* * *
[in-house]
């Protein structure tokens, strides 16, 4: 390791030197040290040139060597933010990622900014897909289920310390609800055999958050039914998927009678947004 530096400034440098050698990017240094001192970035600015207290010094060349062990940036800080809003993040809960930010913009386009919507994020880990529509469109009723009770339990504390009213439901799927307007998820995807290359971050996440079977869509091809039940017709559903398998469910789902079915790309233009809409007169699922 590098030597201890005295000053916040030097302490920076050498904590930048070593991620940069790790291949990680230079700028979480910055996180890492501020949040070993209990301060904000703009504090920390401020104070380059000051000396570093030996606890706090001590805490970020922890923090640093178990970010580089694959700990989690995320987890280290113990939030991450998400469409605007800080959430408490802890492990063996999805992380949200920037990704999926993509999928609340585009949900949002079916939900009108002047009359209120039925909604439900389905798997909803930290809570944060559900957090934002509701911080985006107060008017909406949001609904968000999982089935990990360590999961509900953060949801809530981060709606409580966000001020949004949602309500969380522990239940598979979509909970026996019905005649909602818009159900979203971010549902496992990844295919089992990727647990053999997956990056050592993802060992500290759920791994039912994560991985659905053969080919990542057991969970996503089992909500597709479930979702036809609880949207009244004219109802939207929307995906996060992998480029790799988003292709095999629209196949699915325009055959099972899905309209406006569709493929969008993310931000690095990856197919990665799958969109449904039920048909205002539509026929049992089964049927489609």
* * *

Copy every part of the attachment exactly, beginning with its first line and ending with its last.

[in-house]
């Protein structure tokens, strides 16, 4: 390791030197040290040139060597933010990622900014897909289920310390609800055999958050039914998927009678947004 530096400034440098050698990017240094001192970035600015207290010094060349062990940036800080809003993040809960930010913009386009919507994020880990529509469109009723009770339990504390009213439901799927307007998820995807290359971050996440079977869509091809039940017709559903398998469910789902079915790309233009809409007169699922 590098030597201890005295000053916040030097302490920076050498904590930048070593991620940069790790291949990680230079700028979480910055996180890492501020949040070993209990301060904000703009504090920390401020104070380059000051000396570093030996606890706090001590805490970020922890923090640093178990970010580089694959700990989690995320987890280290113990939030991450998400469409605007800080959430408490802890492990063996999805992380949200920037990704999926993509999928609340585009949900949002079916939900009108002047009359209120039925909604439900389905798997909803930290809570944060559900957090934002509701911080985006107060008017909406949001609904968000999982089935990990360590999961509900953060949801809530981060709606409580966000001020949004949602309500969380522990239940598979979509909970026996019905005649909602818009159900979203971010549902496992990844295919089992990727647990053999997956990056050592993802060992500290759920791994039912994560991985659905053969080919990542057991969970996503089992909500597709479930979702036809609880949207009244004219109802939207929307995906996060992998480029790799988003292709095999629209196949699915325009055959099972899905309209406006569709493929969008993310931000690095990856197919990665799958969109449904039920048909205002539509026929049992089964049927489609």